Pharyngo-UES contractile reflex in patients with posterior laryngitis

Seckin O. Ulualp, Robert J. Toohill, Mark Kern, Reza Shaker

Research output: Contribution to journalArticle

46 Scopus citations

Abstract

Background: Earlier studies have shown that stimulation of the human pharynx by injection of minute amounts of water stimulates the pharyngoUES contractile reflex. It has been suggested that this reflex may be activated during pharyngeal reflux of gastric and/or esophageal content, thus increasing the UES pressure and possibly preventing further entry of the refluxate into the pharynx. However, the integrity of this reflex in patients with posterior laryngitis has not been studied. Aim: Evaluate the pharyngo- UES contractile reflex in a group of patients with objective findings of posterior laryngitis. Methods: Fourteen consecutive patients with posterior laryngitis (mean age, 48 ± 6 y) and 13 healthy volunteers (mean age, 53 ± 6 y) were studied by concurrent pharyngeal water stimulation and UES manometry. Results: The threshold volume required to evoke the pharyngo-UES contractile reflex in the laryngitis group (0.4 ± 0.05 mL) was significantly higher than that of the control (0.2 ± 0.04 mL) (P < .05). Following stimulation of the pharyngo-UES contractile reflex, the maximum postinjection pressure in patients (75 ± 6 mm Hg) was similar to that of the controls (78 ± 6 mm Hg). The percent increase in UES pressure following stimulation of the reflex in the laryngitis group (99% ± 15%) was significantly higher than that of controls (55% ± 11%) (P < .05). Conclusions: Compared with normal controls, a significantly larger volume of liquid is required to trigger this reflex in patients with posterior laryngitis. When triggered, the maximum UES pressure induced by the pharyngo-UES contractile reflex is similar between the two groups. These findings suggest an altered afferent sensory limb of this reflex in patients with posterior laryngitis.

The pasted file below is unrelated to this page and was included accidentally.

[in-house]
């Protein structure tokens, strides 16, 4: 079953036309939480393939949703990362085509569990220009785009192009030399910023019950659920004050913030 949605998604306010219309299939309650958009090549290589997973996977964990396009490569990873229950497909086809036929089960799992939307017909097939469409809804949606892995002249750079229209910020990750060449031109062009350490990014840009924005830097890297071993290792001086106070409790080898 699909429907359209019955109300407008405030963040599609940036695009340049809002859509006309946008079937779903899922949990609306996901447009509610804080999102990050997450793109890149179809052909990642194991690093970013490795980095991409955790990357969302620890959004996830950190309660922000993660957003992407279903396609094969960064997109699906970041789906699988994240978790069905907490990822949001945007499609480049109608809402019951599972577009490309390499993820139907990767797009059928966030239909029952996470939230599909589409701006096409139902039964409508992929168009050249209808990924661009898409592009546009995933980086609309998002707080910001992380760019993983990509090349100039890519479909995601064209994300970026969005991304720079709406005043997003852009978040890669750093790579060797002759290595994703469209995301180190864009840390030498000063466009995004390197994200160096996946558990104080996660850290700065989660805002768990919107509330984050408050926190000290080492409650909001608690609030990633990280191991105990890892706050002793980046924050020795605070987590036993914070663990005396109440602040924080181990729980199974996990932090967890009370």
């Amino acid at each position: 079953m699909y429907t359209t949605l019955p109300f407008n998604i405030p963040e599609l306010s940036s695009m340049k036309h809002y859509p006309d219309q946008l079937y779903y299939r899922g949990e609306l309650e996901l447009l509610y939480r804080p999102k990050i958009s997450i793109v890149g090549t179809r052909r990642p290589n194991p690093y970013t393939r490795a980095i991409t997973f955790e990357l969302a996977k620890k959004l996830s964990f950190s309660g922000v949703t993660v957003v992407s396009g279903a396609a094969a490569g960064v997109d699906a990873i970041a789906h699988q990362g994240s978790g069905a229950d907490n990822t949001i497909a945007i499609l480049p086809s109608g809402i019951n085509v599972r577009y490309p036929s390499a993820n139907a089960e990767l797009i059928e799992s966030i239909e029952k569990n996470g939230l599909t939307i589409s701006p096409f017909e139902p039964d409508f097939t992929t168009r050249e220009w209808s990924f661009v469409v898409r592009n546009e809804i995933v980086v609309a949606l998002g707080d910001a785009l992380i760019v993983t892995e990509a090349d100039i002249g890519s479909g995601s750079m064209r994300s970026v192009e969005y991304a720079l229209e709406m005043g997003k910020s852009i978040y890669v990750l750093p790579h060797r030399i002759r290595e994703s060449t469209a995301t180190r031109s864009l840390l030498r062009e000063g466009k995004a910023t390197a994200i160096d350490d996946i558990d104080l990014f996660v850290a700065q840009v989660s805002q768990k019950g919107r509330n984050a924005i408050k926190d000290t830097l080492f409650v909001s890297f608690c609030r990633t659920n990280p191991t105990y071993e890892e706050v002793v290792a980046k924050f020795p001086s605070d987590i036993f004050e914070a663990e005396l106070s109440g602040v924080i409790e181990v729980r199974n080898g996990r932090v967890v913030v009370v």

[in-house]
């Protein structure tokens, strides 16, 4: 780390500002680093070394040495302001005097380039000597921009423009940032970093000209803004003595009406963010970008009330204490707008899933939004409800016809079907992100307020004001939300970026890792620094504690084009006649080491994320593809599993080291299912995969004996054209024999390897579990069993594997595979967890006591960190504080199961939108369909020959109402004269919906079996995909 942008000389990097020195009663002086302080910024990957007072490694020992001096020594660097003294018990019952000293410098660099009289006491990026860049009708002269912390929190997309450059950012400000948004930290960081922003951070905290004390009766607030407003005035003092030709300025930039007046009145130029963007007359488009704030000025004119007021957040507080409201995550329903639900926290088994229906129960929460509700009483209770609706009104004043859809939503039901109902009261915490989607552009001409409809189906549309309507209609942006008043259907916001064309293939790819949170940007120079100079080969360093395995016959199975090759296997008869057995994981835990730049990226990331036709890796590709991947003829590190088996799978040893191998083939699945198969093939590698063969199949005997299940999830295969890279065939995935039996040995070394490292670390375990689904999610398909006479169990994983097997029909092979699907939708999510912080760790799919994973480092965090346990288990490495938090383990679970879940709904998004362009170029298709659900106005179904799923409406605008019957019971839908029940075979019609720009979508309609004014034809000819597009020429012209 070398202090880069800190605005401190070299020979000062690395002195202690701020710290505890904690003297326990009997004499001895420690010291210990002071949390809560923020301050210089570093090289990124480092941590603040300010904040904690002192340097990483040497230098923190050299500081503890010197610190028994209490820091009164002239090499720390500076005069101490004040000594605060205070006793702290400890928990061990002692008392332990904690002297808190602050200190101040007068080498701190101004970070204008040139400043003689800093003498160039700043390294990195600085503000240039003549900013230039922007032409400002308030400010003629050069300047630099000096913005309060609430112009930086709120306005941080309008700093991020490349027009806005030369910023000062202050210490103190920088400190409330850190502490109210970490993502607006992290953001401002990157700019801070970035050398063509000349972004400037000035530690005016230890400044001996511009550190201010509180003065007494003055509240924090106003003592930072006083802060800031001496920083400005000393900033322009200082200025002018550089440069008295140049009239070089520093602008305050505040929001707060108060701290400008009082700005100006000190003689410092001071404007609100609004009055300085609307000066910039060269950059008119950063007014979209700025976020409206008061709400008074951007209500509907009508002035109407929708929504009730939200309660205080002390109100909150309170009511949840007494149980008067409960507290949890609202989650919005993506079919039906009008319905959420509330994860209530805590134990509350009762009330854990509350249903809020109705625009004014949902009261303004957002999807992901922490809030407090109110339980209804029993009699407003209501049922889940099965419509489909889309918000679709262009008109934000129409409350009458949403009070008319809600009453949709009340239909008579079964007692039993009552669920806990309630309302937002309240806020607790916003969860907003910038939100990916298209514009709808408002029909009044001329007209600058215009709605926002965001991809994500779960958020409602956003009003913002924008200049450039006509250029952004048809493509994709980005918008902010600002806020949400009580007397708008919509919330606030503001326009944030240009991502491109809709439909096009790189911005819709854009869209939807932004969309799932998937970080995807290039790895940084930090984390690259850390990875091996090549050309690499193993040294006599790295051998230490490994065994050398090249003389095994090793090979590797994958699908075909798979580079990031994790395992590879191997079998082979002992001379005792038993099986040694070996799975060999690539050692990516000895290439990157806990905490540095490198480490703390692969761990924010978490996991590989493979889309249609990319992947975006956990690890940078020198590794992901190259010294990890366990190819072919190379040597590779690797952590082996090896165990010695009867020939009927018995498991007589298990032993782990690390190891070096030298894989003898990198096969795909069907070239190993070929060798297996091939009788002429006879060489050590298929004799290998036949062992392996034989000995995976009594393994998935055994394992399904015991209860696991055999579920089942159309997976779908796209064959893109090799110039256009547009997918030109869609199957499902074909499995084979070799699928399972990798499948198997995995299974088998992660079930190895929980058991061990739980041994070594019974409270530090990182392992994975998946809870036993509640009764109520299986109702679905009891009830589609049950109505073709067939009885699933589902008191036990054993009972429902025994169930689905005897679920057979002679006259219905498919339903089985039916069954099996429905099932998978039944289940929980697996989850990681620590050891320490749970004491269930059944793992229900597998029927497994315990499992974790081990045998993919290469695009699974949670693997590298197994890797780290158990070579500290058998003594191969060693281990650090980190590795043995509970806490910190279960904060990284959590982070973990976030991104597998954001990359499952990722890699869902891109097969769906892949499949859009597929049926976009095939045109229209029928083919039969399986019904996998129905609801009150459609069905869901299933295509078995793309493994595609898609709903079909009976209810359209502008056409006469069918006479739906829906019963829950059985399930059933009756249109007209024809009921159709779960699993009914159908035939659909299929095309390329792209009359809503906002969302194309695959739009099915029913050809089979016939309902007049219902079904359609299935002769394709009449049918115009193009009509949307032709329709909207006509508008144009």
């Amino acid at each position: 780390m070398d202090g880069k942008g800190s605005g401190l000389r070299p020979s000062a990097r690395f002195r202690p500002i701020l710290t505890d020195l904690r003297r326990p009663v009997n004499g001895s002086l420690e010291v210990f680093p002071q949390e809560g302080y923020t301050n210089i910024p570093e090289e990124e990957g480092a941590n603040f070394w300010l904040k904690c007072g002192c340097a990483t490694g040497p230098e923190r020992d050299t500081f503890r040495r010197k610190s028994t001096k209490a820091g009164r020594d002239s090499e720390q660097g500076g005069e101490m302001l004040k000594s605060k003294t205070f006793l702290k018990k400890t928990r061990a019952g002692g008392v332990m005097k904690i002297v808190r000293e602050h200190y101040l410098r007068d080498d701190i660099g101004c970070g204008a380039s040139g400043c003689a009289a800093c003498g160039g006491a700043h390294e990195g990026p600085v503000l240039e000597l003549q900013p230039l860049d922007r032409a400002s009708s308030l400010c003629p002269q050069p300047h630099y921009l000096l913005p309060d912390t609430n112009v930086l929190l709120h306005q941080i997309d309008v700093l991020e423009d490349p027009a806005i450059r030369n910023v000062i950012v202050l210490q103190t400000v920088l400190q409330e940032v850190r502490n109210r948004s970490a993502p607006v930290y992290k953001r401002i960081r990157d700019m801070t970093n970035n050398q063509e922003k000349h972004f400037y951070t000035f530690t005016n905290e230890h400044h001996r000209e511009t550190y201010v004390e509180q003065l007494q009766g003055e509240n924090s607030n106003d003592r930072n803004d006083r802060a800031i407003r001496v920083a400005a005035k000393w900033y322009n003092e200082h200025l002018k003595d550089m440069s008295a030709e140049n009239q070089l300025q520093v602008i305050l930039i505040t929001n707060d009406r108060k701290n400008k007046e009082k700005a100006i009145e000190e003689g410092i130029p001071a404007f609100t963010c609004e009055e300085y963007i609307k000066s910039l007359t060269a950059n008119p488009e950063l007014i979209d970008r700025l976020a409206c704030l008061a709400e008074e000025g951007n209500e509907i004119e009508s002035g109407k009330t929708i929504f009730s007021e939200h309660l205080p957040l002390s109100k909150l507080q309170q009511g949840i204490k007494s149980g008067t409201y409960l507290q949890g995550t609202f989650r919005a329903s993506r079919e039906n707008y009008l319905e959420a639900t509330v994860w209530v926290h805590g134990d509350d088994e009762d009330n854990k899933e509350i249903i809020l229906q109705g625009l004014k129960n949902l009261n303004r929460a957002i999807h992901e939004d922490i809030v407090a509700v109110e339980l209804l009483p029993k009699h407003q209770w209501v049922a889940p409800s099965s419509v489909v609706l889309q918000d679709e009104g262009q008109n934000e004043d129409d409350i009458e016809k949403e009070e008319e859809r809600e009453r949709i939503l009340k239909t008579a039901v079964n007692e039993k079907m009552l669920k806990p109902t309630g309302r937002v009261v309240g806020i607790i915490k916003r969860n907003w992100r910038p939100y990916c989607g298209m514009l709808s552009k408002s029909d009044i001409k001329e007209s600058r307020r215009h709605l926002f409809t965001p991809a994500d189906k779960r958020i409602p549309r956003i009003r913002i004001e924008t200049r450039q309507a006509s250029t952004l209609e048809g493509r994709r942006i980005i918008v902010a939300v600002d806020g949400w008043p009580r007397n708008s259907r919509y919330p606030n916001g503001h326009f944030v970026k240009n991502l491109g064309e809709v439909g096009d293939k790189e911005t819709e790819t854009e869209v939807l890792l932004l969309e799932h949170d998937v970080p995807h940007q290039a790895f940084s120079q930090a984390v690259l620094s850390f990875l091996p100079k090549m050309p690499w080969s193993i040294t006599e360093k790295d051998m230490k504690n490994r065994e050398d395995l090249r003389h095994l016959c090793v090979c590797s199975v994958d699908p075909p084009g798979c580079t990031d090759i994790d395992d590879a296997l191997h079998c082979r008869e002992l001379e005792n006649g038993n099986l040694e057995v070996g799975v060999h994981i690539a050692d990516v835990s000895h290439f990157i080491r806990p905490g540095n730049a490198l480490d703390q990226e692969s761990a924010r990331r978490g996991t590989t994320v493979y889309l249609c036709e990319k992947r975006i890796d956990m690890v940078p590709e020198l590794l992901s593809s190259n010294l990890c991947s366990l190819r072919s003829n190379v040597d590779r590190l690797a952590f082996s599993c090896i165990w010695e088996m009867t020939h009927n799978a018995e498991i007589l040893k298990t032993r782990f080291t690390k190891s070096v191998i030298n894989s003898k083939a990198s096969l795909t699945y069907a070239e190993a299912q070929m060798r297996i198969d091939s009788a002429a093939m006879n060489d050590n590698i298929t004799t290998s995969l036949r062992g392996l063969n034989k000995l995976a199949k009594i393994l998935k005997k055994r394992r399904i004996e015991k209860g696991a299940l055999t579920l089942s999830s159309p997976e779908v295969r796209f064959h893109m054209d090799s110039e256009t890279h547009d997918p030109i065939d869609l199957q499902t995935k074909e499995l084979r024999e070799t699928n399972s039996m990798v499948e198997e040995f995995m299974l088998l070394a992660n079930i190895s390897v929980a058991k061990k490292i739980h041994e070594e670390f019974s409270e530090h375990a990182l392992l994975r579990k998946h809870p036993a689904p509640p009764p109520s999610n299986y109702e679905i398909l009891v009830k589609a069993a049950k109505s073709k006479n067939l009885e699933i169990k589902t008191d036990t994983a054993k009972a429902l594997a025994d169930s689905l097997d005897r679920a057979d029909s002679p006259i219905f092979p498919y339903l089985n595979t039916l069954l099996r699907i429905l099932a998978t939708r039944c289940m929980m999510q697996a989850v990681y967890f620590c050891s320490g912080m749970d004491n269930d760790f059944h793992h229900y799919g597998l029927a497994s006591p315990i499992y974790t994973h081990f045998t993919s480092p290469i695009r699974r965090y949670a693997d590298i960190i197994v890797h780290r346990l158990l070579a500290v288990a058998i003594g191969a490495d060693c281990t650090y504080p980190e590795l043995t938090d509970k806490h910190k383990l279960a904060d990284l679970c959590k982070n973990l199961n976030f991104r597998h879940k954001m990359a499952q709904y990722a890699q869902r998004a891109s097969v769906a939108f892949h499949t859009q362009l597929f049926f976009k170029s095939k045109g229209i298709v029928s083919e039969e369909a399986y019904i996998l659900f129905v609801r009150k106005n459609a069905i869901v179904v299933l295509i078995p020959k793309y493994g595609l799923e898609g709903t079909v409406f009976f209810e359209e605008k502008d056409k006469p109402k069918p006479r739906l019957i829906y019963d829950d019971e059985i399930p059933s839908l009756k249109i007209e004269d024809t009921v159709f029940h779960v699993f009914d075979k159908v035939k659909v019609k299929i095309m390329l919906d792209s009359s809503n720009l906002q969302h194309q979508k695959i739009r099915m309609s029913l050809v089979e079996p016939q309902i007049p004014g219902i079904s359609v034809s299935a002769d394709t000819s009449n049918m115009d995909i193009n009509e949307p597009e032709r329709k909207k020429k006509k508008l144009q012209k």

Original languageEnglish (US)
Pages (from-to)1354-1357
Number of pages4
JournalLaryngoscope
Volume108
Issue number9
DOIs
StatePublished - Sep 1 1998

    Fingerprint

Keywords

  • Airway protection
  • Reflux laryngitis
  • Upper esophageal sphincter

ASJC Scopus subject areas

  • Otorhinolaryngology

Cite this